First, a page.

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Discharge from construction sites is a part of every major construction project. Because of this, the National Pollutant Discharge Elimination System (NPDES) Permit program was created in 1972 by the Clean Water Act to address water pollution by monitoring point sources that discharge pollutants into bodies of water. Because of this, having a base knowledge of NPDES Permits is very important in the construction and facility management world. Here are the basics on NPDES Permitting from the experts at Burns Environmental. 


What is an NPDES Permit?

When a facility applies for an NPDES Permit, the permitting authority develops and issues an NPDES Permit to them. This permit, which will not last more than five years, will contain limits on what the facility can discharge, requirements for reporting and monitoring, and any other necessary provisions. In essence, an NPDES Permit is the ruling for how the Clean Water Act’s requirements apply to your operation.


Do I need an NPDES Permit?

Whether or not you need an NPDES Permit comes down to the question of whether or not you discharge pollutants from a point source or point sources into United States waters. If your operation does discharge from a point source into these waters, you need an NPDES Permit. 


What is a point source?

Essentially, a point source is any confined channel where pollutants are discharged, such as a ditch, pipe, tunnel, discrete fissure, container, or conduit. Agricultural stormwater discharges are not defined as point sources. If you do use a point source or point sources to discharge pollutants from your work site into a body of water, you need an NPDES Permit.


What is a pollutant?

As defined by the Clean Water Act, a pollutant is any kind of agricultural, industrial, or municipal waste that is discharged into water. When these pollutants are discharged through a point source, an NPDES Permit is required. Pollutants could include chemical waste, biological waste, rocks, sand, dredged soil, and agricultural waste.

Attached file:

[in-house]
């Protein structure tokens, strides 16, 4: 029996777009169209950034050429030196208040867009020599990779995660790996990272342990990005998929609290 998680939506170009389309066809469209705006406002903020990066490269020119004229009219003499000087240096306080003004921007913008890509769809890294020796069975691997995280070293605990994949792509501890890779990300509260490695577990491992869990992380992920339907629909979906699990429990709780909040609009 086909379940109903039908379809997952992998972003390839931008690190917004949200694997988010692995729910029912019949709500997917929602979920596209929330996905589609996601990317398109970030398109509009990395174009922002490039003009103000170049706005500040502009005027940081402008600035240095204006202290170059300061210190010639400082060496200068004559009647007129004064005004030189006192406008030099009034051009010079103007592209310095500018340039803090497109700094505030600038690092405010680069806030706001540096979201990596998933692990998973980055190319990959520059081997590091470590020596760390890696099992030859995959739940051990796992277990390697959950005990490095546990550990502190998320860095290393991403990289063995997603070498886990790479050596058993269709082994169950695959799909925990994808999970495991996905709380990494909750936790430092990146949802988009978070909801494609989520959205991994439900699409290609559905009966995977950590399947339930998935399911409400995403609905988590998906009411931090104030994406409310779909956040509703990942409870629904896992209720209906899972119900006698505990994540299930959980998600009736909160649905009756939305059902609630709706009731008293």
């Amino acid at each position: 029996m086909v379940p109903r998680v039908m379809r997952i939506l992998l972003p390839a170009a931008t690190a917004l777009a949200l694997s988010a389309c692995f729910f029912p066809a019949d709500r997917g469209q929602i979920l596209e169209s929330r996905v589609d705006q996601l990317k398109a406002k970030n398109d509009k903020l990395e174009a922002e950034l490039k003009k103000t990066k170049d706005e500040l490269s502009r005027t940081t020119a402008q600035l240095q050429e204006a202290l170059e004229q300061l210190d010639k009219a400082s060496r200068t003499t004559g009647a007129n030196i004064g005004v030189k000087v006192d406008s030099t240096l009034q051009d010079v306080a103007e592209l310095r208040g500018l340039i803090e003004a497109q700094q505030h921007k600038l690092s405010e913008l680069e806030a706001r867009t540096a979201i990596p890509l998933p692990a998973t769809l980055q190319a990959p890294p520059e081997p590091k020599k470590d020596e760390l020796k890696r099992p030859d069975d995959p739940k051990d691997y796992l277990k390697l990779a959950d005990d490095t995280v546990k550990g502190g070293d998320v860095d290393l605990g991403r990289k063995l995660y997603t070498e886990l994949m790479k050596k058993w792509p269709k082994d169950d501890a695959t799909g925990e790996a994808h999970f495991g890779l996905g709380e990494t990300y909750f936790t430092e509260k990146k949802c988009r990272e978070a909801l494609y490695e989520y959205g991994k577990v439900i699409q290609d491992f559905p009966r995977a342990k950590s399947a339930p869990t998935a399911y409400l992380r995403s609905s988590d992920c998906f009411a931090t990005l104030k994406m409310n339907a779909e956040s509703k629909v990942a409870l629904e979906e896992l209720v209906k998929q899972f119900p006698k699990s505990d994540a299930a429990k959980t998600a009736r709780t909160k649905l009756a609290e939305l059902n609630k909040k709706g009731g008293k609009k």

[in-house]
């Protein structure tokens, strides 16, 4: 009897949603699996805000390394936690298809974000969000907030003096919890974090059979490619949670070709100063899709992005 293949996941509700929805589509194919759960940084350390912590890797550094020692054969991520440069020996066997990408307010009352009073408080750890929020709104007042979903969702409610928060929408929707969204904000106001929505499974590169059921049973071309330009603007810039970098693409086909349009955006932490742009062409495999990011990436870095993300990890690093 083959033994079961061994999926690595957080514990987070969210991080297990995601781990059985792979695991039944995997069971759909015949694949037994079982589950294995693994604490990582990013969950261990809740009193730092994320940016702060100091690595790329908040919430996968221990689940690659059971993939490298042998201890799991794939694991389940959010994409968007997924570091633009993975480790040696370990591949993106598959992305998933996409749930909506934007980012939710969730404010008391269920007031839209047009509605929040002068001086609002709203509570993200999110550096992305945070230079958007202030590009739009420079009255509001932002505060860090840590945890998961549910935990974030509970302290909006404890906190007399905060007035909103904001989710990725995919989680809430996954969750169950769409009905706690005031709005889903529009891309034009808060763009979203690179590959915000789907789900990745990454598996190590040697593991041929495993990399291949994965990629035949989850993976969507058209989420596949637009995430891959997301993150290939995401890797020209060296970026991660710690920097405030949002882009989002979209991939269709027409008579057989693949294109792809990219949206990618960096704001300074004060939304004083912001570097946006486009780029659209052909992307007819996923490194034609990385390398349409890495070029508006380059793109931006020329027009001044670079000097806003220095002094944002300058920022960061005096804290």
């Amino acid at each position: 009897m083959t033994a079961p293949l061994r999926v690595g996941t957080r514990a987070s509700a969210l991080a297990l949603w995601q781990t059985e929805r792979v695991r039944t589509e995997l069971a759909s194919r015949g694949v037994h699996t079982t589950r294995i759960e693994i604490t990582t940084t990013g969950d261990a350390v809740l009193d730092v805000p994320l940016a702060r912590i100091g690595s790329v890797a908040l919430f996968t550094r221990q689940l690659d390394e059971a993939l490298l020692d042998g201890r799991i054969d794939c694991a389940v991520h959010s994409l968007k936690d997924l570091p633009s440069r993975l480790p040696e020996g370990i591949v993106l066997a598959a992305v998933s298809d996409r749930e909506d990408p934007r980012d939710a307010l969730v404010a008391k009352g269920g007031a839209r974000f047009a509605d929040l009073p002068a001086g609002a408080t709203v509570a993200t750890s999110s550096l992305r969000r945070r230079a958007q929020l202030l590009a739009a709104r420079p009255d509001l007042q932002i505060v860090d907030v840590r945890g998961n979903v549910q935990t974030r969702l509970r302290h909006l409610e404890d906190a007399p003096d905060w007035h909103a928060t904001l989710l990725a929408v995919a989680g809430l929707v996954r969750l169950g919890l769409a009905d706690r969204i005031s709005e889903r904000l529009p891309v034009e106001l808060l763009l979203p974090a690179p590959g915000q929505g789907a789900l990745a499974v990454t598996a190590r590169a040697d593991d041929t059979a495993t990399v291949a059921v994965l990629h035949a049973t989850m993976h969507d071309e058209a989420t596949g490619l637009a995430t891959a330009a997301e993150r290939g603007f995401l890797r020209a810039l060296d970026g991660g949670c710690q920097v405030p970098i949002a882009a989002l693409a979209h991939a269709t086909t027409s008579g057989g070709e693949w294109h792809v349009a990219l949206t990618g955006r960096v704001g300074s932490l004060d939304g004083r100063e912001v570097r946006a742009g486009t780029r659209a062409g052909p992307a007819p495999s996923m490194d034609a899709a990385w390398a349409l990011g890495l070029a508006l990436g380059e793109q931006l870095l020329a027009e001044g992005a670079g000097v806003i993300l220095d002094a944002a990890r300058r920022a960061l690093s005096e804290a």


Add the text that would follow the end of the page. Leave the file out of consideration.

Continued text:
Why are NPDES Permits necessary?

The Environmental Protection Agency, through the Clean Water Act, implemented the NPDES Permitting system to help protect lakes, rivers, and streams from being contaminated by harmful waste from facilities that discharge through point sources. Some point source discharge of pollutants from worksites can be damaging to aquatic ecosystems, as well as the humans who swim and use these bodies of water. 


How do NPDES Permits protect the environment?

An NPDES Permit will specify a calculated and acceptable level of point source pollutant discharge from a worksite. By limiting the amount and form of pollutants that can be discharged from point sources, NPDES Permits mitigate the risk of harming the environment around work sites. Protecting the environment is a priority for all site managers, and NPDES Permits help them do so.


How can I prevent harmful runoff from my worksite?

Preventing worksite runoff before it can harm water sources is a great way to protect the environment and meet government regulations. One of the most effective methods of erosion control is commercial hydroseeding. Hydroseeding can be conducted on any soil plane, sloped hillside, or other difficult to reach area. The roots from the hydroseeded grass help hold soil and slow runoff from work sites.


At Burns Environmental, we make it a priority to provide the best service possible while protecting the environment. Not only do we offer commercial hydroseeding services for work sites, but we also offer NPDES permitting. We follow all the guidelines provided by the National Pollutant Discharge Elimination System and receive all the required permits from NPDES. The permits allow our team to discharge pollutants and monitor the discharge to ensure it will not hurt water quality or human health.

Let us take this process off your hands with our NPDES Permitting service. For hydroseeding solutions and NPDES Permitting services, Contact Burns Environmental to get your FREE quote today!

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